Trophy Hunting and Stamp Collecting in Photography

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    When starting out in photography I believed I needed to shoot something big, identifiable, and popular. I would travel vast distances to photograph something that had been shot hundreds of times before because it had a formula I could follow. A prescription for the prefect landscape photograph.

    There has been a shift in my style recently that is subtle yet significant. Since 2017 I have been looking for places outside of the norm. As a result, I have been lucky enough to find and photograph locations outside of what most shoot. This is not to say I have pushed new territory in landscape photography as a genre, but I have done something outside of what the majority of landscape photographers are comfortable doing.

    Going to popular locations and documenting them in a way that is unique is a wonderful thing. Seeing that other wonderful photographers are now copying me is supposed to be the greatest form of compliment, but instead I feel disappointed. I see it on Instagram all the time where people will photograph something the same way it has been done a thousand times before just to get likes.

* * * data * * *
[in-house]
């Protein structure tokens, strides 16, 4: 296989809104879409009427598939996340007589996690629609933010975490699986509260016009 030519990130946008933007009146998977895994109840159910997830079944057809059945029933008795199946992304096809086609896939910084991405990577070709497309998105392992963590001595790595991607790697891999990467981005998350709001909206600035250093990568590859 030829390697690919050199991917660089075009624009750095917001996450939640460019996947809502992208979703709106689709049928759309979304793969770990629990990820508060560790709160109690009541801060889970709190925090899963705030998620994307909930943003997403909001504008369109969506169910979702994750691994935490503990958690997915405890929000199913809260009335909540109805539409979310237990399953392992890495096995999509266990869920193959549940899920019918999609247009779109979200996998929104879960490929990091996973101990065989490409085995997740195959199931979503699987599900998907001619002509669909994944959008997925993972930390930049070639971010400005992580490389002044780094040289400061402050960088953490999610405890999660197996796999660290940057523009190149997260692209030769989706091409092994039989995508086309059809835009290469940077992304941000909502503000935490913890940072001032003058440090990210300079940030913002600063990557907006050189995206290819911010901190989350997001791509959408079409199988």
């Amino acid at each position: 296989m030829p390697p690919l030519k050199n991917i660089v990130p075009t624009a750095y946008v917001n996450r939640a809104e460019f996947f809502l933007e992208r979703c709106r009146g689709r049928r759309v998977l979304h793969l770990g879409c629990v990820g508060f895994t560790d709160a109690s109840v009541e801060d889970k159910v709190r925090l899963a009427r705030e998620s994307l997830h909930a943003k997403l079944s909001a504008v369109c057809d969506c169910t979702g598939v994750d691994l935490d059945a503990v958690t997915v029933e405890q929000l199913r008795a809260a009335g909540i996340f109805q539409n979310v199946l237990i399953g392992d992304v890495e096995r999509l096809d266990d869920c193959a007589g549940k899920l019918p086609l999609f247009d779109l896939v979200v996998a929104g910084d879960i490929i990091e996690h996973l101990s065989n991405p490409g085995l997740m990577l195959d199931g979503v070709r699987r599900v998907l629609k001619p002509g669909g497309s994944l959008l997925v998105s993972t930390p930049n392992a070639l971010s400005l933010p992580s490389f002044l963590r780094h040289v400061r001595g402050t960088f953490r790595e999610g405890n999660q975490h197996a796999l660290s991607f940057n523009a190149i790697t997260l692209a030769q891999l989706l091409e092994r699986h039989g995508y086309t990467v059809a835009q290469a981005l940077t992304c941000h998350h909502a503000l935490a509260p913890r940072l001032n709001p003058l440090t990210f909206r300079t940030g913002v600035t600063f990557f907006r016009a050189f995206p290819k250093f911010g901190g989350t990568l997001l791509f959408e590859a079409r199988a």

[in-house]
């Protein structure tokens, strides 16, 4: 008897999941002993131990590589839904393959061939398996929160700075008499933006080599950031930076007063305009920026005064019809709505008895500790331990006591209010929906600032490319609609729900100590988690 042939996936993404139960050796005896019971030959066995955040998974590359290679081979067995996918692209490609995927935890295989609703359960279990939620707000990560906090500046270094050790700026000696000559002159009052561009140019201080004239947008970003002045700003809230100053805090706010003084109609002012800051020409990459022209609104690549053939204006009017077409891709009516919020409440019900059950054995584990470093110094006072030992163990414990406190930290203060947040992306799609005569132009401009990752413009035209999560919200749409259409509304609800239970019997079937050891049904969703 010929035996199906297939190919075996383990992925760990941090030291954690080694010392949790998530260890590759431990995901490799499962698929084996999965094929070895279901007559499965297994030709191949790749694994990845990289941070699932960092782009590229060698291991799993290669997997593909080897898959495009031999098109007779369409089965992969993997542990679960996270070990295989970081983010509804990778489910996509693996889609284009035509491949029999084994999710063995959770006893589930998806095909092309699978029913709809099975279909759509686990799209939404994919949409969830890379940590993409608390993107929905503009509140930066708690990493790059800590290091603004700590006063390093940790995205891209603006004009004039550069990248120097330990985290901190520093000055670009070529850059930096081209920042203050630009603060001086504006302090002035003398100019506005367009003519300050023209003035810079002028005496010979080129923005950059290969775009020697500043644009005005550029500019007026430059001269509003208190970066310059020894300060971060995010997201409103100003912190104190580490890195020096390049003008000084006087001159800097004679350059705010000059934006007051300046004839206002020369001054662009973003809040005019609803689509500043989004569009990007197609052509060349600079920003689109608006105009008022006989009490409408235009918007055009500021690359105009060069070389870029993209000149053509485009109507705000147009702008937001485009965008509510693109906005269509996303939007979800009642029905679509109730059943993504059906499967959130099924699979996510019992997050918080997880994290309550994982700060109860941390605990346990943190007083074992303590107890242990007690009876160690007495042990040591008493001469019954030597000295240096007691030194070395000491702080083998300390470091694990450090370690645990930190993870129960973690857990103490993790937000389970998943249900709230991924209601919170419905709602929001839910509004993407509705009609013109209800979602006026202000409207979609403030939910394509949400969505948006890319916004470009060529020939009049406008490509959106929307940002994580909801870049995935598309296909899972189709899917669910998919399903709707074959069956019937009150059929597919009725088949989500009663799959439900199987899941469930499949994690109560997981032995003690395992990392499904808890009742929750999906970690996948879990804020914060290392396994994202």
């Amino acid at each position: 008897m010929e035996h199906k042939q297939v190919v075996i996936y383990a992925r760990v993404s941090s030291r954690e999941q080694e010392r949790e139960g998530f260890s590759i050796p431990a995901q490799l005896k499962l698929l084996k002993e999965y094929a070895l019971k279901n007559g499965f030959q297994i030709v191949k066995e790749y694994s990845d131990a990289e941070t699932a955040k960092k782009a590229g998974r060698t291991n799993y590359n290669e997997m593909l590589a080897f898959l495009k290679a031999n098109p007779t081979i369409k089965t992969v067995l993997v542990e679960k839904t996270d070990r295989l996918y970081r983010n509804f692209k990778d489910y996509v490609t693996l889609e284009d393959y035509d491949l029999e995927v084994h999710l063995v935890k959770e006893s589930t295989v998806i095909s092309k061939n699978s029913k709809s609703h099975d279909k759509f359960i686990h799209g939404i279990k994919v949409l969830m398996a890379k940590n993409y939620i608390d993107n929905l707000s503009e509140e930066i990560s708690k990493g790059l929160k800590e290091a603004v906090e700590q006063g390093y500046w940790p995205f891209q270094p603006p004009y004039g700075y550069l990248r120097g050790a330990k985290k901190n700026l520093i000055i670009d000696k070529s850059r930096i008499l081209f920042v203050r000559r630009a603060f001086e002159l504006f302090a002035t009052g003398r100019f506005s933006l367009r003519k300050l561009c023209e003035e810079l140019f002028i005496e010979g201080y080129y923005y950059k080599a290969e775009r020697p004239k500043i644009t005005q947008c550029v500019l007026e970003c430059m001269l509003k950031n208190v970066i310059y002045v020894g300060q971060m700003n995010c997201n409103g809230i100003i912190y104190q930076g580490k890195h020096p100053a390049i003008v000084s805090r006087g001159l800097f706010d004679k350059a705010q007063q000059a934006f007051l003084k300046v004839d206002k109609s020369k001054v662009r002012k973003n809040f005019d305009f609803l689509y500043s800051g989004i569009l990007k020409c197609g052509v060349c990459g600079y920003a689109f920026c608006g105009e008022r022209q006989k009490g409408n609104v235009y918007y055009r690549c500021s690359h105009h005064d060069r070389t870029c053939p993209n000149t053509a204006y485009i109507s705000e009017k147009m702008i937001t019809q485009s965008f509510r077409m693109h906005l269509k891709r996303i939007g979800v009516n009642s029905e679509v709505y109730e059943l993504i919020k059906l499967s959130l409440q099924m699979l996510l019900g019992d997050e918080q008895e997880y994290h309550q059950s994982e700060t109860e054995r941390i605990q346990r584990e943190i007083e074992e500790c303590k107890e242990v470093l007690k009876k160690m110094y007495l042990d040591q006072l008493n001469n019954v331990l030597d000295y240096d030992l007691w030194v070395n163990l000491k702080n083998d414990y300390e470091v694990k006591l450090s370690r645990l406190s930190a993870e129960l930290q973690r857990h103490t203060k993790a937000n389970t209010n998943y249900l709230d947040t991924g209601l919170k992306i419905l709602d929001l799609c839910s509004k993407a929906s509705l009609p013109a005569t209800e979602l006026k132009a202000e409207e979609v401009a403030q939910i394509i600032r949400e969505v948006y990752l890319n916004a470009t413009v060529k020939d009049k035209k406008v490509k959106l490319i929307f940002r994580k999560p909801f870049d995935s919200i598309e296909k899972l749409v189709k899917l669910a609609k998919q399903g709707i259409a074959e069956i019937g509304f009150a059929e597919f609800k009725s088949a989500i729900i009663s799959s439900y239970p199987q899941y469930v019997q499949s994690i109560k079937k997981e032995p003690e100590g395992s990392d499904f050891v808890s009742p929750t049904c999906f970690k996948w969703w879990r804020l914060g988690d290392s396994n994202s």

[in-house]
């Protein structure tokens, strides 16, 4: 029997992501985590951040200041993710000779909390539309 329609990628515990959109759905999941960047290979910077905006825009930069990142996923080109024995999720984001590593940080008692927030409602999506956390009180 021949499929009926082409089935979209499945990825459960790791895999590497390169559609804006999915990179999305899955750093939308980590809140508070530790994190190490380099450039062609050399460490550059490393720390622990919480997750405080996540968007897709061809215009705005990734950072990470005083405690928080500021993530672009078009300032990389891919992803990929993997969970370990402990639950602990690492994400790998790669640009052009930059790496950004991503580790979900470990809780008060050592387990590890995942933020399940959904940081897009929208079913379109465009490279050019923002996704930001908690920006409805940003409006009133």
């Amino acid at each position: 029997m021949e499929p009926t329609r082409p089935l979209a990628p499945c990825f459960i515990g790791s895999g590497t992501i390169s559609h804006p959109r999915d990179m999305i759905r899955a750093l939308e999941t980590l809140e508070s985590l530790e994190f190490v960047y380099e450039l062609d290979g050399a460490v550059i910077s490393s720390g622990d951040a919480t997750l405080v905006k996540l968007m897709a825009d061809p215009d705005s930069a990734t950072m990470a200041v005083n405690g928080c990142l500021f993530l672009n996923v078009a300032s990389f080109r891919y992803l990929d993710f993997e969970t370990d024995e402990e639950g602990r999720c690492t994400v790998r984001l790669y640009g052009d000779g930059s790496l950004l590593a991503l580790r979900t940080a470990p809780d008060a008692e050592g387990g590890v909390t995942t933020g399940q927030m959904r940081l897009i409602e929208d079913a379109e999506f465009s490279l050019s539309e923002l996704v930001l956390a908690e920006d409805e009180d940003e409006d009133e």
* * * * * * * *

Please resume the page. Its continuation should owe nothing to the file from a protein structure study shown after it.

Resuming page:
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    I am guilty of this practice shooting the most popular compositions of popular locations. I have been to Tunnel View at Yosemite during sunset and seen 100+ photographers trying to shoot the same thing. It is fantastic and depressing at the same time. Actually, it is eye opening… I noticed how many have shot these places the same way realizing that I don’t stand out enough. 

    I can shoot at an incredible resolution and process the image to a level beyond most and it is still the same image. My solution? Do something outside of the norm. Stand away from the crowd and find another way of shooting the places people enjoy. Ansel Adams photographed the Oxbow Bend before the trees obscured the view, allowing him to stand out and now I do something similar by standing in places many won’t before the locations are changed forever.

    The moral of this blog post is you can start shooting the iconic locations. It is good to learn the formulas and compositions that work. Know that this doesn’t work forever though, and as you develop into an experienced photographer you need to do something else to stand out. Trophy hunting is for beginners and the experienced photographer needs to understand that you are the exception to the rule breaking the bounds of today’s trends.